If its COVID-19 transmission rate holds steady, Colorado could see deaths from the virus double in the next five weeks, state epidemiologist Dr. Rachel Herlihy announced Tuesday.
Approximately 3,800 additional people could die from the virus by the end of the year if the state’s transmission control rate remains at 65%, Herlihy said during a Tuesday news conference with Colorado Gov. Jared Polis. A 65% transmission control rate means the cumulative effect of behaviors such as mask wearing, social distancing and quarantine has reduced educed the chance of someone being in contact with an infected person by 65%.
Currently, the state has recorded approximately 2,800 deaths related to COVID-19, she said. At the current transmission rate, the state is projected to reach 6,600 deaths related to the disease by the end of the year.
In a worst-case scenario, if transmission control slips further in the state — dipping from its current 65% to 60% — Herlihy said the state could see its COVID-19 death toll increase to an estimated 7,400 people by the end of the year.
Polis and Herlihy used the livestreamed news conference to make a final plea to Coloradans as Thanksgiving approaches. With disease transmission high in Colorado, they begged people to not gather with anyone outside their own household for the holiday.
In Colorado, an estimated one in 41 people are currently contagious with COVID-19, up from 1 in 49 people last week, according to Polis.
That means if you were to host a 10-person Thanksgiving dinner with members of other households, you have a 1 in 5 chance of being exposed to COVID-19, Polis warned.
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With nearly two dozen Colorado counties now under Level Red restrictions, Herlihy said recent crackdowns will hopefully lead to lower case numbers across the state. In fact, just in the past two days, Herlihy said Colorado has seen a stabilization in new COVID-19 cases being reported, likely because of people following harsher restrictions.
“We know that, with the Thanksgiving holiday coming up, we could potentially see an increase in cases again,” Herlihy said. “We’ve experienced that previously with holidays, and with Thanksgiving being primarily an indoor holiday with multi-generational gatherings potentially occurring, that does set us up to potentially see a spike in transmission in the state.”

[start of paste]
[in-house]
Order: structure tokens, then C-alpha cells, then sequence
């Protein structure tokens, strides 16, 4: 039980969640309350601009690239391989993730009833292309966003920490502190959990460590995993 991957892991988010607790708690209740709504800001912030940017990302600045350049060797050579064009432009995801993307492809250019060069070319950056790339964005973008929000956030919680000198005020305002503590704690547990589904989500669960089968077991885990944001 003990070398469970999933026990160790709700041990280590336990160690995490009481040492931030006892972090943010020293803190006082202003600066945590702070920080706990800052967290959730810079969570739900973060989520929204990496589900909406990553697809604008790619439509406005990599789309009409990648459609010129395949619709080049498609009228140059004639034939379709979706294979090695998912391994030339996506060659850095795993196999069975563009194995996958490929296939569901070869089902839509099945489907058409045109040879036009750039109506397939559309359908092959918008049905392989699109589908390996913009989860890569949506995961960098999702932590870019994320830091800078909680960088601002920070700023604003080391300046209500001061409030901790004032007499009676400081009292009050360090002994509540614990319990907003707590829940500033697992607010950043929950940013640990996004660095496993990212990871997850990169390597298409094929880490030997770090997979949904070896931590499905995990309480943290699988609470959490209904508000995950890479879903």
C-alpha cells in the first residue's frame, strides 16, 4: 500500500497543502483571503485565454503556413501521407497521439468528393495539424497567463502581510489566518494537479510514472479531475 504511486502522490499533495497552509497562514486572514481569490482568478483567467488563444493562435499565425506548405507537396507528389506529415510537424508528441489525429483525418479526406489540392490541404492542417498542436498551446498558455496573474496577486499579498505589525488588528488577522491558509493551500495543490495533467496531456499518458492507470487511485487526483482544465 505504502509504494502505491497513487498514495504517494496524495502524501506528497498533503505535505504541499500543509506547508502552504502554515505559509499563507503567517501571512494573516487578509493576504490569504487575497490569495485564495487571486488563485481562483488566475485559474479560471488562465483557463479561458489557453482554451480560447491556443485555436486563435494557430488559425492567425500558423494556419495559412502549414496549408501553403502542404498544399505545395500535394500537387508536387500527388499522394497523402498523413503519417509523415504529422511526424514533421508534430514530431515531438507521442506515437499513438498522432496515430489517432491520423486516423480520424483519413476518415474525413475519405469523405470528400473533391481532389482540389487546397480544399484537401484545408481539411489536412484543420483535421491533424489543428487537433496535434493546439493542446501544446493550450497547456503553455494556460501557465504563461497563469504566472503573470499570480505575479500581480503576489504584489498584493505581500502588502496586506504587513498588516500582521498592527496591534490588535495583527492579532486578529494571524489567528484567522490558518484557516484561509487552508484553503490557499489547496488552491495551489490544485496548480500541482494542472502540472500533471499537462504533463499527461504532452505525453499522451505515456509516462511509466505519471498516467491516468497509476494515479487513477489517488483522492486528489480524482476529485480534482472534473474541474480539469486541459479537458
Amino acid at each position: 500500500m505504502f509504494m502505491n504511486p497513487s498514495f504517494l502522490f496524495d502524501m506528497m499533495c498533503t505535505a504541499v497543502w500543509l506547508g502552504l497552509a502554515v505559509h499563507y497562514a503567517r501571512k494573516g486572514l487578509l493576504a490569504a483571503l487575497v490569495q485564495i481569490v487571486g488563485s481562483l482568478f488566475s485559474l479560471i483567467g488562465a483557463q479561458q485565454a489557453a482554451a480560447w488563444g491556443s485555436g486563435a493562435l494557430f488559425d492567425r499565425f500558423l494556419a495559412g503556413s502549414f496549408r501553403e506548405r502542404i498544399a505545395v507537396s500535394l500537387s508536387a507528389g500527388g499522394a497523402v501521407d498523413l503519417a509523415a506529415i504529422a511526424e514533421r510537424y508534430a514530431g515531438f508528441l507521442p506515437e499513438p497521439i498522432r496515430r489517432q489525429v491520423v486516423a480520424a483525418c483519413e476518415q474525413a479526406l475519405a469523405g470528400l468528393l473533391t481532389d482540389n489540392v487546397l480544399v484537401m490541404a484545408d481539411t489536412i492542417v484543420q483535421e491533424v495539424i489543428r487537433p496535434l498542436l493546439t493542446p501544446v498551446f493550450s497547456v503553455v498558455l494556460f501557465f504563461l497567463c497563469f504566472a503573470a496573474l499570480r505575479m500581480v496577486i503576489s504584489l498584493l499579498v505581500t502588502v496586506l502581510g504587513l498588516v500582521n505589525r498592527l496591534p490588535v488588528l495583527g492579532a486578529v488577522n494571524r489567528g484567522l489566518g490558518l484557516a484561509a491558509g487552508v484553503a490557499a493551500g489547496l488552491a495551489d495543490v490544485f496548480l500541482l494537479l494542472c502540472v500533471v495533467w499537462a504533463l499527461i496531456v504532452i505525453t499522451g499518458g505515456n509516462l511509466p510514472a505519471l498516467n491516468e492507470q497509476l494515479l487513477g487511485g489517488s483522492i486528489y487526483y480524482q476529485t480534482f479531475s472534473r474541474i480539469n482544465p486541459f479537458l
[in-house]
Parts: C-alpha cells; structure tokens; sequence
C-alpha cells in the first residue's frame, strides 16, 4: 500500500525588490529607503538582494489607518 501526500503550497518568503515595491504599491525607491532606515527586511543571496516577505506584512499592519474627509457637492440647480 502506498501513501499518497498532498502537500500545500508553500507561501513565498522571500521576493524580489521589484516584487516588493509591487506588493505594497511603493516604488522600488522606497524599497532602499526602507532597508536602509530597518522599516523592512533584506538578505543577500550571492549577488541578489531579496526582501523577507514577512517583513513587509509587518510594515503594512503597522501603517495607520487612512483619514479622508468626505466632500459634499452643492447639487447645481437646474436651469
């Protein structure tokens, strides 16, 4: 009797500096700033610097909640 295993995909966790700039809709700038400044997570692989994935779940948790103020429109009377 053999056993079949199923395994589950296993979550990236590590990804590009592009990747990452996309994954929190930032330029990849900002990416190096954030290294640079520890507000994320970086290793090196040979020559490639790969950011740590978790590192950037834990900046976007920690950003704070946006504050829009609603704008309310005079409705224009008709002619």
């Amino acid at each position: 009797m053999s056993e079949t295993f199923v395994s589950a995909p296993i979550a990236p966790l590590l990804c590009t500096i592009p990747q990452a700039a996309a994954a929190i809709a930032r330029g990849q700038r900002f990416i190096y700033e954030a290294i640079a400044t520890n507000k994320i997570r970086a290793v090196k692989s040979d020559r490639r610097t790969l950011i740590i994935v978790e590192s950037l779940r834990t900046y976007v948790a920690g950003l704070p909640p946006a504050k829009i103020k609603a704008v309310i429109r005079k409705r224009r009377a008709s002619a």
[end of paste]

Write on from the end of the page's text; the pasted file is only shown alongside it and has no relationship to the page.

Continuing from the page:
While new COVID-19 cases have at least temporarily dipped in the past two days, Herlihy said hospitalizations due to COVID-19 remain on the rise in Colorado.
As of Monday, 1,711 confirmed and suspected COVID-19 patients were being hospitalized across the state. The previous record for COVID-19 hospitalizations in Colorado was on April 9, when hospitals reported 1,277 confirmed or probable COVID-19 patients. Colorado exceeded that April record on Nov. 11, when it recorded 1,304 COVID-19 hospitalizations, according to state health department data.
If nothing changes, Colorado’s ICU bed capacity could be exceed by mid-January, Herlihy said.
Calling out counties who say they won’t comply
With COVID-19 hospitalizations still on the rise, Polis fielded questions about what, if anything, the state plans to do as some county leaders and various businesses refuse to comply with increased restrictions.
Following state orders for Weld County to move to Level Red — the state’s second-most severe level on its COVID-19 dial — the county’s Board of Commissioners issued a statement Friday saying they will not enforce the new restrictions, which were set to go into effect Sunday.
On Monday, dozens of business owners in Loveland pushed back on new restrictions in Larimer County, also saying they would not adhere to heightened Level Red restrictions. The restrictions are set to go into effect by 5 p.m. Tuesday, closing restaurants to indoor dining, reducing capacity in offices and canceling outdoor entertainment events and personal gatherings of any size.
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“Every business in the state of Colorado needs to follow our laws, and whether you agree with it or not, in (Level) Red counties, not having indoor dining is the law in Colorado under a temporary health order,” Polis said in response to a question.
“So of course any type of business that violates a health order — whether it’s hepatitis, salmonella or COVID — could lose their license to operate at that retail outlet and lose their liquor license,” Polis added, calling that potential outcome a “devastating” one for small businesses.
“I think it’s time for every Coloradan — and that includes county elected officials — to really ask themselves: Are you on the side of the virus or are you on the side of Colorado?” Polis said.
Erin Udell reports on news, culture, history and more for the Coloradoan. Contact her at ErinUdell@coloradoan.com. The only way she can keep doing what she does is with your support. If you subscribe, thank you. If not, sign up for a digital subscription to the Coloradoan today.